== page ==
All in all, a good first week of training.  I picked up the pace, and I didn’t die!  Yay!  Here’s to the second week of training, and not missing a run this time.

Talk to me:

What’s the weather like right now where you live?

Do you enjoy running, or being outside, in the rain?

The First Mile

It’s 100 degrees here in Oklahoma, but last night I attended an event to kick off the fall race training season.  Seems kind of strange, right?  It’s boiling hot but we’re gearing up for fall races.  I mean, you know it’s seriously hot when the cooler of water looks like this:

041But when your goal is a 15K, half-marathon, or marathon some time in the fall, now’s the time to start training.  And Tulsa has a lot of great races coming up in the fall–Tulsa Run 15K, Route 66 marathon.  I’m giddy with excitement!

Yep.  That means–HERE WE GO AGAIN!!!  But this time I’ll be training for a half marathon, instead of the entire 26.2 miles.  I’ve been in a running slump for most of this year, struggling with pace, distance, and just enjoyment of the sport, and I’m just not mentally prepared for the rigorous, 30-40 miles of running a week marathon training involves.  This summer I’ve just taken it easy.  I’ve run at a pace that felt good, not pushing myself, running when I wanted to instead of running because I felt I had to.

And I’m feeling my running mojo return.

Last night I attended The First Mile.  Hundreds of runners descended on a local Fleet Feet (running) store, gathered into pace groups, and took off 043in the insufferable heat for a 1-mile or 3-mile run.  Me?  I went for the 3 mile run.  One mile’s just a warm up!

And it was awesome!  I saw some friends I haven’t seen in months, and getting to run with them was just great.  The run felt good, and I came back feeling excited to begin training again.  But first, I hung out in the shade holding up the wall for a while.  It was stinkin’ HOT!  I was ever so grateful for the lady who came around passing out cold, wet towels.  Heaven, I tell you!042Once I cooled off, I enjoyed some of the free goodies–sweet potato burrito and a green apple Sno-Cone.  I seriously can’t remember when I last had a Sno-Cone, and in this heat, it was divine!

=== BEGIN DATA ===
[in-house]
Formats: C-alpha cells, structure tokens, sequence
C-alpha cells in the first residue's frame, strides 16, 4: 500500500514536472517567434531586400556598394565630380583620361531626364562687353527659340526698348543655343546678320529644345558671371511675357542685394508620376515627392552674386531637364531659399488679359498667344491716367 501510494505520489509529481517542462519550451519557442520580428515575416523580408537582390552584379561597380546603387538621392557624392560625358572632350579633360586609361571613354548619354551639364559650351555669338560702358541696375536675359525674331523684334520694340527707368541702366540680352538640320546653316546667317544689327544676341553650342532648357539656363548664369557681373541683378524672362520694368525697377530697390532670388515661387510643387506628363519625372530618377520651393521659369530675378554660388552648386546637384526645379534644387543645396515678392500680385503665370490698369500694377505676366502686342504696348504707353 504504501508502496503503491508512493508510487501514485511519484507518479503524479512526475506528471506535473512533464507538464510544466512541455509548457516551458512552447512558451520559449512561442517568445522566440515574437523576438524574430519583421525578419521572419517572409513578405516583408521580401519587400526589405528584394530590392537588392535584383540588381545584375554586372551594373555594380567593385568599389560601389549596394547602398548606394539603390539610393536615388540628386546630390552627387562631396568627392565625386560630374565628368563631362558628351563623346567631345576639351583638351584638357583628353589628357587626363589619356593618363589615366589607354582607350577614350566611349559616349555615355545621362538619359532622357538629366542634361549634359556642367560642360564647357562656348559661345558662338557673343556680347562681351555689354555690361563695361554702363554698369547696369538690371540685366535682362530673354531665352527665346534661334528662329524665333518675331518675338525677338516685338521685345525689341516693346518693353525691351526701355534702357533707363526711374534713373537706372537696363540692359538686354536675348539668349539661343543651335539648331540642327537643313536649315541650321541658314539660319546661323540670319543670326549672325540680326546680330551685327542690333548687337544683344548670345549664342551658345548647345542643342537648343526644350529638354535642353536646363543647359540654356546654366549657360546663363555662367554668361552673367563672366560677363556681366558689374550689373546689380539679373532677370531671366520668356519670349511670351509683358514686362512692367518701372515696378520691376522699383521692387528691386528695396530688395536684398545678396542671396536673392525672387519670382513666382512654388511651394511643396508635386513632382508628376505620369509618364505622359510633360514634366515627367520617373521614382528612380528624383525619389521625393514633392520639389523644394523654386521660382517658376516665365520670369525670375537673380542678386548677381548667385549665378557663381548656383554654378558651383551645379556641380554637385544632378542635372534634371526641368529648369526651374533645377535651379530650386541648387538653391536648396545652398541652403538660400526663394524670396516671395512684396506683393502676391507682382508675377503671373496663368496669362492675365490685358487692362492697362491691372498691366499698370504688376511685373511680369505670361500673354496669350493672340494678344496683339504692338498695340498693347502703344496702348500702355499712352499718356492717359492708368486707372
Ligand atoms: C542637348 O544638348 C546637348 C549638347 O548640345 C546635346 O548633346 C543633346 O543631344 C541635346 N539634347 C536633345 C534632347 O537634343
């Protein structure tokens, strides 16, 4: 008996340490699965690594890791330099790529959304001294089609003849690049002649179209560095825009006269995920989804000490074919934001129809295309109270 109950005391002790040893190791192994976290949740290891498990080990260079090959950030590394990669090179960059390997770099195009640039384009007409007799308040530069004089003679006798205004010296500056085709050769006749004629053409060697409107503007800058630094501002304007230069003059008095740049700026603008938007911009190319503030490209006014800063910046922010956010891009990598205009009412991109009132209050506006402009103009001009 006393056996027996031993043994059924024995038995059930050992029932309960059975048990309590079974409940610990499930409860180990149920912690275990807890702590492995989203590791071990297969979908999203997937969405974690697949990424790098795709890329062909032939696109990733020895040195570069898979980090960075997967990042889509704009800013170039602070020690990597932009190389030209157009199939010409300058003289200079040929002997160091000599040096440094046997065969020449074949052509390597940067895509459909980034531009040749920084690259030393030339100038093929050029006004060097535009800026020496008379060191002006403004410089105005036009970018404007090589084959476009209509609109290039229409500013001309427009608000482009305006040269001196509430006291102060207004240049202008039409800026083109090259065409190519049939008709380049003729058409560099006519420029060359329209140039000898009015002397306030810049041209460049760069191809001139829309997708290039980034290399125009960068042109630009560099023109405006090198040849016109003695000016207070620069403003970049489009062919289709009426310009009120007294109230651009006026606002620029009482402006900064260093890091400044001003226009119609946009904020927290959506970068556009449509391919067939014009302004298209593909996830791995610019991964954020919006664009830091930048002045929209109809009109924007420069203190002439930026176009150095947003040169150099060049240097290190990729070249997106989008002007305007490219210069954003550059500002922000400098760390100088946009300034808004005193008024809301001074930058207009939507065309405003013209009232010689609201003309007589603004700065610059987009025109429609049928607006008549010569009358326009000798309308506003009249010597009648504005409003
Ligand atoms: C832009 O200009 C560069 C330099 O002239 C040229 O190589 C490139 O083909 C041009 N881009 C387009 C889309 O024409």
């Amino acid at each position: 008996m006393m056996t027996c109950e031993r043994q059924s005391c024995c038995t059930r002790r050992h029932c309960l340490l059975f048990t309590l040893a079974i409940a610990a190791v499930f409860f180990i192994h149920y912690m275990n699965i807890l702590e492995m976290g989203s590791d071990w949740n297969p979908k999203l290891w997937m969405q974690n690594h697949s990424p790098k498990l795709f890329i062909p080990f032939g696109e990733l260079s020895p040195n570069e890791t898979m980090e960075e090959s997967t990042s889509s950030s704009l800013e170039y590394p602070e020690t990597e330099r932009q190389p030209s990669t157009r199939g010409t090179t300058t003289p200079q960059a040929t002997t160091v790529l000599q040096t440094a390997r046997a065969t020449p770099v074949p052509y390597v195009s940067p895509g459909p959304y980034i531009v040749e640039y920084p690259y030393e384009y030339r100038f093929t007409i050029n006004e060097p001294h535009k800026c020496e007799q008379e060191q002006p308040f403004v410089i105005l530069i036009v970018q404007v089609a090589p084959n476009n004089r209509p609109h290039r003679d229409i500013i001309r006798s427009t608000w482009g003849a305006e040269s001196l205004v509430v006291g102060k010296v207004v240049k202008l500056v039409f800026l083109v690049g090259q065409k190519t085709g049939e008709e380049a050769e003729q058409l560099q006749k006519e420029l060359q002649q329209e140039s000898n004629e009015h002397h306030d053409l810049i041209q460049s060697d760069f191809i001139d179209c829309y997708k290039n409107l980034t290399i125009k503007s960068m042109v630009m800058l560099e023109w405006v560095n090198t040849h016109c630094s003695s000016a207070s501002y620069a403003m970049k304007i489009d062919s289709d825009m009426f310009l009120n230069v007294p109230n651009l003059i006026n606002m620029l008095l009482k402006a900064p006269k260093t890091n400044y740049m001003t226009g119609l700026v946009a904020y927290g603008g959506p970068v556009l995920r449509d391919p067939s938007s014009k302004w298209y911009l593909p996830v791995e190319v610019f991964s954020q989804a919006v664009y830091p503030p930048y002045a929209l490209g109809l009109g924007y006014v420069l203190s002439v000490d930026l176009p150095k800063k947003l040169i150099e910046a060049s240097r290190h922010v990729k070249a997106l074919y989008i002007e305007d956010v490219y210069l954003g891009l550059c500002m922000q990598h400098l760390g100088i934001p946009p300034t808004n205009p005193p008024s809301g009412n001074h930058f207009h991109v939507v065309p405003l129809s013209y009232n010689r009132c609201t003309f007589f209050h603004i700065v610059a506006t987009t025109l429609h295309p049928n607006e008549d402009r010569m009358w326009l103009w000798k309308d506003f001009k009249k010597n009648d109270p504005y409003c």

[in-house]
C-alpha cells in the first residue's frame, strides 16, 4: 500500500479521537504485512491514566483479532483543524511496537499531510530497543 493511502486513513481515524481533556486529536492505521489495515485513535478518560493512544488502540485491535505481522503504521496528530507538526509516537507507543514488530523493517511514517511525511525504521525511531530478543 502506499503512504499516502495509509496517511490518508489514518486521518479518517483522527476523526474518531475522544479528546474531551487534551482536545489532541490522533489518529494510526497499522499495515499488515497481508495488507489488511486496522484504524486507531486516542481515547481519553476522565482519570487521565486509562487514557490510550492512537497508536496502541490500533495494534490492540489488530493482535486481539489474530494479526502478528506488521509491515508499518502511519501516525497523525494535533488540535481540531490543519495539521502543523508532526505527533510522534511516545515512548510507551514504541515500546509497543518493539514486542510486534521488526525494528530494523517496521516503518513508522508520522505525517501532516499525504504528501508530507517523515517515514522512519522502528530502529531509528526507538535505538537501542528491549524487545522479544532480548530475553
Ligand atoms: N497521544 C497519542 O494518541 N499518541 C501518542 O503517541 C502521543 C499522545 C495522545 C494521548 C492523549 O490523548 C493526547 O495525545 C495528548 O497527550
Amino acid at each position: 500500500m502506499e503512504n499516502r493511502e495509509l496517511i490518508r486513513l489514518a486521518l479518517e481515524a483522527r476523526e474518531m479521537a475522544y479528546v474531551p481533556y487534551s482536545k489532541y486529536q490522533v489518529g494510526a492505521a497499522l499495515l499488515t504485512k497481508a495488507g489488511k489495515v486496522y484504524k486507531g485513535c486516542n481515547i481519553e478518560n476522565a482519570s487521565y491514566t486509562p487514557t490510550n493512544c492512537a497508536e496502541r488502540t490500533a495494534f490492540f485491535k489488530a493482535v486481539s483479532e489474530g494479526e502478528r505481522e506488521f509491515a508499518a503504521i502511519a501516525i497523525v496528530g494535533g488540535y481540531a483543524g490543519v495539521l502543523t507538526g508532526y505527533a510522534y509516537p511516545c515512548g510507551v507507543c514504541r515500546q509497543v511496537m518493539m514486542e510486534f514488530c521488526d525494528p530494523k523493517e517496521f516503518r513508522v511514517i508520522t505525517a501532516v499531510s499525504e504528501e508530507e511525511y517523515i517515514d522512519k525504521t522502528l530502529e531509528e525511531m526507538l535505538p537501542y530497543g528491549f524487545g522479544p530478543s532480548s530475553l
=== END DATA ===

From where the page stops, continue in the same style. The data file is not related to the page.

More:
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So here we go again!  My goal is a half-marathon PR with a finish time of 2 hours or less.  I’ll have to work hard for that, but I’m feeling excited and ready to go for it.  Come along with me on my half-marathon adventure and see if I get that PR!

Talk to me:

What’s a new goal you’ve set for yourself?

What’s  your favorite Sno-Cone flavor?

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To Sticker or Not to Sticker?

Following the Route 66 marathon, my second, last November, this happened:IMG_1576Yes, I became one of those obnoxious people with a 26.2 sticker on the car window.

I was going into work a few nights ago.  I have to cross an air bridge from the parking garage to the hospital, and parts of it are frigid.  Seriously, the air blasting out of the vents is like Jack Frost breathing on you.  (Remember, that Santa Clause movie where Jack Frost freezes everyone with his breath?)  So I walk fast, partly because I’m freezing my tushy off but also because I just naturally walk kind of fast.

Anywho, I came upon another nurse going to work.  He made the remark, “I’m going to get out of your way.  I saw you get out of that car with 26.2 on it!”

I just laughed, and said, “That doesn’t mean I can run fast!”

But that brief exchange has stuck with me and has made me think a lot about why I put a 26.2 sticker on my car.  Is it making other people feel I’m superior to them?  Does it seem like I’m bragging?  Am I sending a message that I belong to some exclusive club?

That certainly was not my intention, but I began to feel rather self-conscious about the sticker on my car.

But it got me thinking about why marathoners put stickers on their cars, and I have to say I think it’s the same reason people put any kind of sticker on their cars.  I’ve seen cars pulling into the garage ahead of me with some “RN” or nursing related themed bumper sticker.  I see the stickers of families, where there’s a sticker for Mom, Dad, big brother, little sister, and the dog.  I see political stickers from both Republican and Democratic supporters.  I see stickers about Jesus, guns, a child who made the honor roll, and some with no real cause except to make you chuckle.

But the one thing all those stickers have in common is that they represent what’s important to those who drive the car.  They let us know who you are.  I think bumper stickers are a way of connecting with our fellow humans.  They tell stories of accomplishments and hint at beliefs and passions.